At H2O, we have recently debuted a new feature called ISax that works on time series data in an H2O Dataframe. ISax stands for Indexable Symbolic Aggregate ApproXimation, which means it can represent complex time series patterns using a symbolic notation and thereby reducing the dimensionality of your data. From there you can run H2O’s ML algos or use the index for searching or data analysis. ISax has many uses in a variety of fields including finance, biology and cybersecurity.
Today in this blog we will use H2O to create an ISax index for analytical purposes. We will generate 1 Billion time series of 256 steps on an integer U(-100,100) distribution. Once we have the index we’ll show how you can search for similar patterns using the index.
We’ll show you the steps and you can run along, assuming you have enough hardware and patience. In this example we are using a 9 machine cluster, each with 32 cores and 256GB RAM. We’ll create a 1B row synthetic data set and form random walks for more interesting time series patterns. We’ll run ISax and perform the search, the whole process takes ~30 minutes with our cluster.
Raw H2O Frame Creation
In the typical use case, H2O users would be importing time series data from disk. H2O can read from local filesystems, NFS, or distributed systems like Hadoop. H2O cluster file reads are parallelized across the nodes for speed. In our case we’ll be generating a 256 column, 1B row frame. By the way H2O Dataframes scales better by increasing rows instead of columns. Each row will be an individual time series. The ISax algo assumes the time series data is row based.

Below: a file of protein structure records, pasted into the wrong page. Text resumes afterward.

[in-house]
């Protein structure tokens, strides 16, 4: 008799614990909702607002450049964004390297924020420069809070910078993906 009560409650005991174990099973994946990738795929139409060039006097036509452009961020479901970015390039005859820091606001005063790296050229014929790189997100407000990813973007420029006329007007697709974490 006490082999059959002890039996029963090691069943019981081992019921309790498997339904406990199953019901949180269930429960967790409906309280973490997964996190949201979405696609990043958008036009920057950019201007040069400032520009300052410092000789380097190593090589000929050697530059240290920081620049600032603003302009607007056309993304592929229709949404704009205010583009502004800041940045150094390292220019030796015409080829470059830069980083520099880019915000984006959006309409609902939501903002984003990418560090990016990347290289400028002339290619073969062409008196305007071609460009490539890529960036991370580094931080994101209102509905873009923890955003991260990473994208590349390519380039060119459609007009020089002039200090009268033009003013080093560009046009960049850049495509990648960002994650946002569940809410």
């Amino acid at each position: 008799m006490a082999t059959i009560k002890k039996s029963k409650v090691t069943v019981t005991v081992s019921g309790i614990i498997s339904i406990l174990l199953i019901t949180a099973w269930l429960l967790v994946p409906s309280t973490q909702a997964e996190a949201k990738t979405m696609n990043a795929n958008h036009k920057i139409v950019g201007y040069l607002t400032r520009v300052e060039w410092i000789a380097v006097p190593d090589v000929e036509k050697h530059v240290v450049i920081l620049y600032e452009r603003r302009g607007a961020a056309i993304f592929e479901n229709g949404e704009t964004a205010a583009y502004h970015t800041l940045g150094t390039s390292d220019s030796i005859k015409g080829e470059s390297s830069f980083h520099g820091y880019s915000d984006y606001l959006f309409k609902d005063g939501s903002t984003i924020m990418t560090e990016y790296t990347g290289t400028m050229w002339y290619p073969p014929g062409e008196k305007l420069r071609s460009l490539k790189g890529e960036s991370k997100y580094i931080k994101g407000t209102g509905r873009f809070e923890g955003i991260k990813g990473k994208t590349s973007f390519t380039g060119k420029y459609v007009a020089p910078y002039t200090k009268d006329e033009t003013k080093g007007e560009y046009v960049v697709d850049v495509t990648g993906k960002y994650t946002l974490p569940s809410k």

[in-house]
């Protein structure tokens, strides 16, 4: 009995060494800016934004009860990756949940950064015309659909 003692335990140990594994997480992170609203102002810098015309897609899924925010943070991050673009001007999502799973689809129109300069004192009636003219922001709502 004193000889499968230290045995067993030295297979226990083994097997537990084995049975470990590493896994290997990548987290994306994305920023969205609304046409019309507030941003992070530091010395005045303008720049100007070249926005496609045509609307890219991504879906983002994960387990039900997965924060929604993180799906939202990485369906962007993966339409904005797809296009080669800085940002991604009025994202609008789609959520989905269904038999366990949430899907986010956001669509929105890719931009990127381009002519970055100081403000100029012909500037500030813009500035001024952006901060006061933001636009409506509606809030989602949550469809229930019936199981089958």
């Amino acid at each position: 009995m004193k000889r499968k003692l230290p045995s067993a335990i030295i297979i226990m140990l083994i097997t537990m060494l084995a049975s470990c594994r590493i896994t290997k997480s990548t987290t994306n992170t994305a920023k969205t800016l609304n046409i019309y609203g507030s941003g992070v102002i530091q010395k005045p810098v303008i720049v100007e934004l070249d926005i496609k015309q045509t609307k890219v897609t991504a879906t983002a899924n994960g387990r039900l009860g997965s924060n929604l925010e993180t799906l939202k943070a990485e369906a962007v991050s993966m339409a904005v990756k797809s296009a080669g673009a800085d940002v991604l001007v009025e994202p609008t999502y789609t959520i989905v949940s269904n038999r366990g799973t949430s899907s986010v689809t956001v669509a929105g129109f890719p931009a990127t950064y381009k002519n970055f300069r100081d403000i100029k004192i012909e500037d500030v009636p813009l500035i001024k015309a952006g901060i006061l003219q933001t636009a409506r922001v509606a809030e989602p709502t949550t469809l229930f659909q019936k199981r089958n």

rawdf = h2o.create_frame(cols=256, rows=1000000000, real_fraction=0.0, integer_fraction=1.0,missing_fraction=0.0)
Here we do a row wise cumulative sum to simulate random walks. The .head call triggers the execution graph so we can do a time measurement.
tsdf = rawdf.cumsum(axis=1) print tsdf.head()
Lets take a quick peek at our time series
Now we’re ready to run isax and generate the index. The output of this command is another H2O Frame that contains the string representation of the isax word, along with the numeric columns in case you want to run ML algos.
res = tsdf.isax(num_words=20,max_cardinality=10)
Takes 10 minutes and H2O’s MapReduce framework makes efficient use of all 288 cpu cores.
Now that we have the index done, lets search for similar time series patterns in our 1B time series data set. Lets make indexes on the isax result frame and the original time series frame.
res["idx"] =1 res["idx"] = res["idx"].cumsum(axis=0) tsdf["idx"] = 1 tsdf["idx"] = tsdf["idx"].cumsum(axis=0)
Im going to pick the second time series that we plotted (the green “C2”) time series.
myidx = res[res["iSax_index"]=="5^20_5^20_7^20_9^20_9^20_9^20_9^20_9^20_8^20_6^20 _4^20_3^20_2^20_1^20_1^20_0^20_0^20_0^20_0^20_0^20"]["idx"]
There are 4342 other time series with the same index in the 1B time series dataframe. Lets just plot the first 10 and see how similar they look
mylist = myidx.as_data_frame(use_pandas=True)["idx"][0:10].tolist() mydf = tsdf[tsdf["idx"].isin(mylist)].as_data_frame(use_pandas=True) mydf.ix[:,0:256].transpose().plot(figsize=(20,10))
The successful implementation of a fast in memory ISax algo can be attributed to the H2O platform having a highly efficient, easy to code, open source MapReduce framework, and the Rapids api that can deploy your distributed algos to Python or R. In my next blog, I will show how to get started with writing your own MapReduce functions in H2O on structured data by using ISax as an example.